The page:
Online Contracts Monitoring: First Year Lessons Learned


Sunlight’s International Fellow presents an up-for-grabs contracts monitoring platform and year-one takeaways.

In late 2010*, the government in the small country of Slovakia took a bold policy step mandating almost all public contracts and invoices be published online. A reaction to a series of scandals, this was done in hopes of bringing unprecedented levels of transparency and accountability (read more here). However, the official portal the government launched in early 2012 was half-baked, missing full-text search, documents preview or space for comments. While the policy produced more data (“transparency,” if you will), it left accountability untouched.

Then, almost a year ago, Open Contracts (automated English translation) came to the rescue. The site co-developed by watchdog groups Transparency International Slovakia and the Fair Play Alliance hoped to provide effective ways of sifting through more than 200,000 contracts, facilitating crowd-sourced monitoring and potentially whistle-blowing.

What Open Contracts Does

Open Contracts provides full-text search ability (after the data had been crunched by Tesseract OCR) to sort the data by 12 dimensions such as vendors/contractors, amounts, duration of contracts, or number of pages in the contract that can be recombined to narrow down the search. A user, say a medical supplies vendor, could create an RSS feed and receive notifications when a state-funded hospital buys equipment from its competitor.

The site seems very popular with users. Having access to stats for the official portal, we know it receives almost two thirds of its traffic and users spend roughly the same amount of time on both of the sites.

Crowdsourcing reporting and monitoring proved to be less successful. Comments and highlighted passages (features we were really excited about) are scarce. Perhaps this is also because Slovakia is a tiny country and there are only so many, or rather so few, people willing to engage in this wonky activity.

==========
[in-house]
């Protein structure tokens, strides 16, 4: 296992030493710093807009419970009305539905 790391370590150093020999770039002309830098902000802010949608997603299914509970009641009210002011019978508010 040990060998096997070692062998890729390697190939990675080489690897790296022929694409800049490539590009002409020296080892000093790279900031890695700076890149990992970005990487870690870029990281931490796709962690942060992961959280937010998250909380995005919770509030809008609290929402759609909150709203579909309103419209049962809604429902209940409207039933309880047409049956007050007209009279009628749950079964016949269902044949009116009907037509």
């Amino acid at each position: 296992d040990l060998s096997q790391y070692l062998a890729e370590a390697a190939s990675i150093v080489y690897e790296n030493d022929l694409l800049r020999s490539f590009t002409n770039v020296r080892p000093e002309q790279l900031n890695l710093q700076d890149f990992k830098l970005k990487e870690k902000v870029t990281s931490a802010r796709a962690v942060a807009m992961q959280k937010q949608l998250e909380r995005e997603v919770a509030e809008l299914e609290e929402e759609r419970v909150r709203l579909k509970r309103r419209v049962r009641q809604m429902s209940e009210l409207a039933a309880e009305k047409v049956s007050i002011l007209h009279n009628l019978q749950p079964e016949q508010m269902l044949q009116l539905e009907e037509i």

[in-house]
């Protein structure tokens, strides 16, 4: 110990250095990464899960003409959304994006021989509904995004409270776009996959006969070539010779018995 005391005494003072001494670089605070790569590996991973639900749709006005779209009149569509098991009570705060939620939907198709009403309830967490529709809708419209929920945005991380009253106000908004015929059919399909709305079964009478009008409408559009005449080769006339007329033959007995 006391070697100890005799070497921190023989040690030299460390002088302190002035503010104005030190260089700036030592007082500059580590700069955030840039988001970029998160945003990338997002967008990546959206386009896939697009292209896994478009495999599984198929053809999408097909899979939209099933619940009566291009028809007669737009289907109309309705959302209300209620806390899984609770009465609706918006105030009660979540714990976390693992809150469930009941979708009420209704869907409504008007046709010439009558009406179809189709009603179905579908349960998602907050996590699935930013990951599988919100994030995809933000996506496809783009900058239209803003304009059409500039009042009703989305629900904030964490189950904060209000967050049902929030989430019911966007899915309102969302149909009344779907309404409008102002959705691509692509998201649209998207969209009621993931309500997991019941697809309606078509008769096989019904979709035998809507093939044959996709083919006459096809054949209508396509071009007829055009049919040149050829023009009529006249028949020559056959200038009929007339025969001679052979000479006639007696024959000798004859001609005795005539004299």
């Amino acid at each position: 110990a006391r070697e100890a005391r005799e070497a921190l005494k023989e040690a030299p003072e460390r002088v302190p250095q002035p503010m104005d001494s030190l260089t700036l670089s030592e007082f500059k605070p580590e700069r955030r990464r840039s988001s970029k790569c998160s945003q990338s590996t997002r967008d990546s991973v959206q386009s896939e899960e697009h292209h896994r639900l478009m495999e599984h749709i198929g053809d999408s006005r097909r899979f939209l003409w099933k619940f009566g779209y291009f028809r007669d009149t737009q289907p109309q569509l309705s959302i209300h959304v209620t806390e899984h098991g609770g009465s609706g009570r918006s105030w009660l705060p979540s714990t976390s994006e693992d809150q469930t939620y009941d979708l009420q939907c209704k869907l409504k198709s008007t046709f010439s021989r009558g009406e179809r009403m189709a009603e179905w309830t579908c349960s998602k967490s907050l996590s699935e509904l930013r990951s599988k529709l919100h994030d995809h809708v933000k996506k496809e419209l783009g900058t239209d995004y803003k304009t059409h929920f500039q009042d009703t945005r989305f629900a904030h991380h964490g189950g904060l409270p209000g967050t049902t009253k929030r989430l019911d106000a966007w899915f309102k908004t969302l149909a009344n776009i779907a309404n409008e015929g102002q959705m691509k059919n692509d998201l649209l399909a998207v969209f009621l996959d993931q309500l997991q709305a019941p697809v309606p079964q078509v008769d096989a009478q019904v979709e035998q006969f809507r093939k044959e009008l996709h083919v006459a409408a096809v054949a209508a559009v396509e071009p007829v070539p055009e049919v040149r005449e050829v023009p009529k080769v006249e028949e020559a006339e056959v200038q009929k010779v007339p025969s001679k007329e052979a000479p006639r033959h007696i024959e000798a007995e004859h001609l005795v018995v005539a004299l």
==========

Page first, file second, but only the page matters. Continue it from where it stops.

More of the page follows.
But we erred as well; mostly by not designing a reporting process to be as easy as possible. At the moment, even if someone finds a problematic contract, there is really no “final step” offered on the site to take. We could not find a perfect solution of alerting respective stakeholders – whether police or journalists – and ended offering no action. We left it to users, losing the ability to prod them in the direction or measure the interventions sparked by the website.

Four lessons for Open Contracts (and other activist sites)

Looking back at the first year of this project, I think we have the infrastructure in place and now we need to start helping people using the tool.

There are four lessons and challenges I’d like to share with anyone wanting to fork and internationalize the code (mostly Ruby) and build their own contract monitoring site:

1. If your problem is complex, try breaking it down into small, manageable chunks.

Attention is scarce and some issues are complicated. Unless you are building a site for five wonks and you seek help from crowds, you will need to restructure problems into smaller chunks people can help with.

I am not sure how to do it yet, but I think it has to be done.

2. Try to make anything as easy and seamless as possible.

Good design helps – if your grandmother could use the site, it works. Search worked for us. We did not realize few people do not use RSS feed, so we will work e-mail notifications and dashboards to help them track their activities.

3. Make sure to have use-cases for target group and actions you want them to take and measure them.

Different groups of people will come to your site for different reasons. Make sure you understand them and talk to them to learn their needs. Pay special attention to those whose interests align best with your strategic goals. If possible, track desired actions. It will help your design and reporting to donors.

4. Plan for community

Try to get people in the crowd to know each other. You don’t need to build a new social network, but help users (if only by allowing sharing some information) to communicate and collaborate.

This is what I think right now. I will let you know in due course whether it worked. Please feel free to contact me if you think I could help.

*This post was updated to reflect the correct year.

Matej Kurian works as a program coordinator at Transparency International Slovakia and co-managed several of its online projects including a public procurement reporting portal or Open Local Govt transparency benchmarking project. He works with Sunlight Foundation as part of the State Dept. and IREX‘s Community Solutions Program.